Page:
Analysis of gender differences in speech and hand gesture coordination for the design of multimodal interface systems
thesisposted on 2022-03-28, 12:48 authored by Jing Liu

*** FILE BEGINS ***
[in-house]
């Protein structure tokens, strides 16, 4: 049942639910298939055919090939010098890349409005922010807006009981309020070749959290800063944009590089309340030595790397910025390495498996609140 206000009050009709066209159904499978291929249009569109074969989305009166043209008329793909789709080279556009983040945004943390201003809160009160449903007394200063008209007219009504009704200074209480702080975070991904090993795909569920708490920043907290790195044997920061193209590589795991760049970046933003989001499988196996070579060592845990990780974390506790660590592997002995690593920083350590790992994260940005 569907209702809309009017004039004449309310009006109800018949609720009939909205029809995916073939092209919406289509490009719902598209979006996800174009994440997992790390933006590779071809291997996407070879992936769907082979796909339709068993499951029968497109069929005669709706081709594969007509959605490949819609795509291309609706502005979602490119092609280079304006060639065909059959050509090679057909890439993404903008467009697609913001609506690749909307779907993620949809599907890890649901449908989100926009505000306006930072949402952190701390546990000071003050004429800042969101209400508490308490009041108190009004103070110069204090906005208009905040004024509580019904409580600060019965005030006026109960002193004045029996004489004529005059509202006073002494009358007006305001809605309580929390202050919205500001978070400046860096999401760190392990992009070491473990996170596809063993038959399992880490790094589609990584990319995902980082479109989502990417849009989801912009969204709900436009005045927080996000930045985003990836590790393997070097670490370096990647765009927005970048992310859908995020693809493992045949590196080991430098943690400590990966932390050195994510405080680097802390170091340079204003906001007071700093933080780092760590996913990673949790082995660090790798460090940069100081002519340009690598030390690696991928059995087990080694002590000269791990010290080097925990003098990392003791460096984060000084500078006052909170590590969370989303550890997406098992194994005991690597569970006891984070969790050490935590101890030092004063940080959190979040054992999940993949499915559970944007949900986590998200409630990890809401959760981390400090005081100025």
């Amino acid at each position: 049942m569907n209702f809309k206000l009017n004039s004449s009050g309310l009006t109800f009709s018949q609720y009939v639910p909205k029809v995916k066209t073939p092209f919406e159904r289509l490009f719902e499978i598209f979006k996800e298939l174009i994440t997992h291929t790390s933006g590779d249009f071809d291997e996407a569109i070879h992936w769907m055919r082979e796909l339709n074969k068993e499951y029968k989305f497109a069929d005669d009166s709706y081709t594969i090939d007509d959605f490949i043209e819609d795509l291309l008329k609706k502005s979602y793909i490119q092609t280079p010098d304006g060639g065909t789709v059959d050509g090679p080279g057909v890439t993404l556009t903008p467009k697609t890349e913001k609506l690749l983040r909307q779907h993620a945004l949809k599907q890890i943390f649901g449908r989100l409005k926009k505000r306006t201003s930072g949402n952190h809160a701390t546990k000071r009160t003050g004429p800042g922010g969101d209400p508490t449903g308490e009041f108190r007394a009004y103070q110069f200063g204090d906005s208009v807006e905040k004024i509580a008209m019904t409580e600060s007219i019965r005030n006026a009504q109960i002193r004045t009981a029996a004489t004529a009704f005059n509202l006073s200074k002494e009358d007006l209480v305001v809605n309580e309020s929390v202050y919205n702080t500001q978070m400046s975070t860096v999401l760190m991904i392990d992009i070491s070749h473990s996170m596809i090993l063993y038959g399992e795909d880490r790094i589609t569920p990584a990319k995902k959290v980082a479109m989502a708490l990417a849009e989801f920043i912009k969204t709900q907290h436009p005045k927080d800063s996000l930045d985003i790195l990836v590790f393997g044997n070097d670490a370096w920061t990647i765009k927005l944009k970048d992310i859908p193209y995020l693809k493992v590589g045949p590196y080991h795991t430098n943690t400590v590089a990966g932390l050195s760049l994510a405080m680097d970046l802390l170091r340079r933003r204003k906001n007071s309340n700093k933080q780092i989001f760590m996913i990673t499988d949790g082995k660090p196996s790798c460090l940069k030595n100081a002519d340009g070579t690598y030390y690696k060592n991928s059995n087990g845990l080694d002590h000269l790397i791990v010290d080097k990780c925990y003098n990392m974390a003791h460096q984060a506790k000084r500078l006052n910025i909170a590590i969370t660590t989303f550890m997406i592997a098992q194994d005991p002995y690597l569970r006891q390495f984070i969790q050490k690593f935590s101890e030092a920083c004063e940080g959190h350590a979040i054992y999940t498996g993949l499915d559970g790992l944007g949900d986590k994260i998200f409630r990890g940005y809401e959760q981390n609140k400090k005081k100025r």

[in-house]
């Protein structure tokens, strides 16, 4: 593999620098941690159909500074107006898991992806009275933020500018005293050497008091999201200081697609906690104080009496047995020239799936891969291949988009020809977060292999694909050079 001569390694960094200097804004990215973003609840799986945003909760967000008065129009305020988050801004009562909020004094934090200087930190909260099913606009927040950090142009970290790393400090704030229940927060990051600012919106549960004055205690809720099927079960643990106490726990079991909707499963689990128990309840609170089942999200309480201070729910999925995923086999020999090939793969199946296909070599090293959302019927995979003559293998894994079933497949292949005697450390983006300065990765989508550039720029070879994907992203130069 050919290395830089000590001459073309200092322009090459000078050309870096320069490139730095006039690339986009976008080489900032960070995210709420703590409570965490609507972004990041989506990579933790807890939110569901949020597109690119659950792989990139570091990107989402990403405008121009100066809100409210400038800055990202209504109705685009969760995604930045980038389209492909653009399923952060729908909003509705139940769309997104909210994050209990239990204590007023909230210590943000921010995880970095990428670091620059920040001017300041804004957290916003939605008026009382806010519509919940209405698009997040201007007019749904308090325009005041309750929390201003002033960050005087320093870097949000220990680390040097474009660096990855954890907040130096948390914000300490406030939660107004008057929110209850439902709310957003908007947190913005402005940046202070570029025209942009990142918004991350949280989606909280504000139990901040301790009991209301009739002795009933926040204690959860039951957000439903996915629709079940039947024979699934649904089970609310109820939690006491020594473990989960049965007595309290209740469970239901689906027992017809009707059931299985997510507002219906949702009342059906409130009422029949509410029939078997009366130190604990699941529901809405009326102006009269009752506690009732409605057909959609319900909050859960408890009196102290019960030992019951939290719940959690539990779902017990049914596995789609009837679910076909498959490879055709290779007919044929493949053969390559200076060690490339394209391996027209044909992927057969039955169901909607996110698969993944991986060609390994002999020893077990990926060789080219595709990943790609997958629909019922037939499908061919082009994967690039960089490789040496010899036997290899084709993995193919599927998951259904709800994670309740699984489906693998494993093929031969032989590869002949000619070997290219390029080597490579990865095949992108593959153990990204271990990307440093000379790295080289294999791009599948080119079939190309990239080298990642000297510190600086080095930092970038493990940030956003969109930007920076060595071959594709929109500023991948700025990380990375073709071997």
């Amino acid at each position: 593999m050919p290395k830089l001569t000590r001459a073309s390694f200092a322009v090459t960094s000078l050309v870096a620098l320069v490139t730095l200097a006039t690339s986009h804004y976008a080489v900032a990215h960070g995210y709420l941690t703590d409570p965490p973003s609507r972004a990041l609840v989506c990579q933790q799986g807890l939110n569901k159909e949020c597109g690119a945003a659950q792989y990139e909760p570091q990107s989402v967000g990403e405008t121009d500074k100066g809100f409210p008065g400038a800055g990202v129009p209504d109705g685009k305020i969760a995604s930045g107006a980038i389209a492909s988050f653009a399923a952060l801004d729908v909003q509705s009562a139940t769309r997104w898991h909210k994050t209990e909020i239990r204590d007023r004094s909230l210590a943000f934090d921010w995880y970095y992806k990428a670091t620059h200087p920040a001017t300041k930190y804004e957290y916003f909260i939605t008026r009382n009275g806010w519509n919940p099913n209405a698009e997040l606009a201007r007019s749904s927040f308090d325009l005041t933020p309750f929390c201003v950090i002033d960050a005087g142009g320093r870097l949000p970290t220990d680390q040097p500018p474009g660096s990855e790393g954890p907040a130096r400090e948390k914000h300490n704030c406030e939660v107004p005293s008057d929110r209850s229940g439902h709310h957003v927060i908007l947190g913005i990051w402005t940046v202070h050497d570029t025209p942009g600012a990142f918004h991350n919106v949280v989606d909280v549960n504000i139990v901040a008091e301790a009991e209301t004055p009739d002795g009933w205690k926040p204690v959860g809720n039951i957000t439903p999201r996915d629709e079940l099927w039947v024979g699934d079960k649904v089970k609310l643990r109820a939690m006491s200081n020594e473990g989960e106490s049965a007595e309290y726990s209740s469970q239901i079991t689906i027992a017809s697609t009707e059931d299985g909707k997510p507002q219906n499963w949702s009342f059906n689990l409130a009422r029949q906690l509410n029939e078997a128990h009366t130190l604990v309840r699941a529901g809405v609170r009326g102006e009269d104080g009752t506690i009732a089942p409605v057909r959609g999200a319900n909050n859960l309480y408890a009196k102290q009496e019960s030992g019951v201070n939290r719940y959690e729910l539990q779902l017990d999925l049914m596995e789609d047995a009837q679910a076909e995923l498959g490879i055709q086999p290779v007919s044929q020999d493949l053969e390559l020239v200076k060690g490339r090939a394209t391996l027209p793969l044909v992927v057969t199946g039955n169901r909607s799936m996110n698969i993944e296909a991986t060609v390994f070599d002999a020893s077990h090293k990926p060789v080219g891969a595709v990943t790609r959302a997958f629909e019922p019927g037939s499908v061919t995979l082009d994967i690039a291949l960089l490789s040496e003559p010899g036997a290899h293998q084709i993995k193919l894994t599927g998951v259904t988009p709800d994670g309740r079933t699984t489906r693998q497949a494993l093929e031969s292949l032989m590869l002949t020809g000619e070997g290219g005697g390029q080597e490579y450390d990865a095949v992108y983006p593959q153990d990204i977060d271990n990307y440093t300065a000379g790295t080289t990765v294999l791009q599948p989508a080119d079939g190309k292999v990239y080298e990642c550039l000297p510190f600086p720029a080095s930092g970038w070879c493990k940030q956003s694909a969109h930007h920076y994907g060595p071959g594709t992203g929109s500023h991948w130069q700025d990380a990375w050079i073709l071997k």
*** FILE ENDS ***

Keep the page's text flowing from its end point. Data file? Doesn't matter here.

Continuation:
The research studies about Multimodal Interface Systems (MMIS) involving speech and hand gestures have intensified in the past three decades. Understanding the correlations of speech and hand gestures has gained significance in MMIS design. Gesture is known to correlate with speech in a number of levels in general, but less is known about the gender differences in this kind of correlation. When users interact multimodally with MMIS, we hypothesise that there are gender differences in the coordination of speech and hand gestures internally and externally. The investigation of such user related factors can benefit MMIS through accommodating gender adaptive processing strategies for different gender groups which can potentially improve the system performance. The main methodology used in this thesis is video annotation, including hand gesture annotation and speech annotation, to identify the gender differences in the descriptions of two objects using speech and hand gestures. Our aim is to search for answers to the following questions: Firstly, are there any gender differences in the coordination of speech and hand gestures? We found that females use more hand gestures than males for the same task. This may imply that females and males have different preferences in using speech and gestural modalities in MMIS. The temporal integration patterns are similar for males and females, but the temporal alignment intervals of gesture strokes and corresponding lexical affliates are shorter for females than males. Secondly, do males and females employ different cognitive processing models in the coordination of speech and hand gestures? Our findings demonstrated that males and females have different distribution in cognitive actions. In general, males have more perceptual actions than functional actions, while females have more functional actions than perceptual actions. Gender differences in cognitive processing models might be the reason for the differences in the distribution of word types accompanying hand gestures. This implies that MMIS can potentially achieve better performance if information processing strategies are designed for different gender groups. Thirdly, are there any differences in brain activities of males and females, when speech accompanies hand gestures? Our findings showed that the differences in lateralisation of brain activities associated with speech and hand gestures are quite minor in gender. However, we found that females show stronger beta spectral moment and more significant changes in spectral moment from alpha to beta band. This may explain the shorter temporal alignment of speech and hand gestures for females. We demonstrated that gender differences in speech and hand gestures occur both internally (in cognitive processing and brain activities) and externally (in the presentation of speech and hand gestures). Based on the external differences, we developed models to predict the gender of users by evaluating their multimodal actions (using decision tree, neural network and logistic regression respectively). Our results show that a reasonable performance can be achieved by logistic regression model with an accuracy over 70%. Thus, we demonstrated that various gender prediction models can be successfully implemented using our findings and our results are promising for the design of gender adaptive MMIS.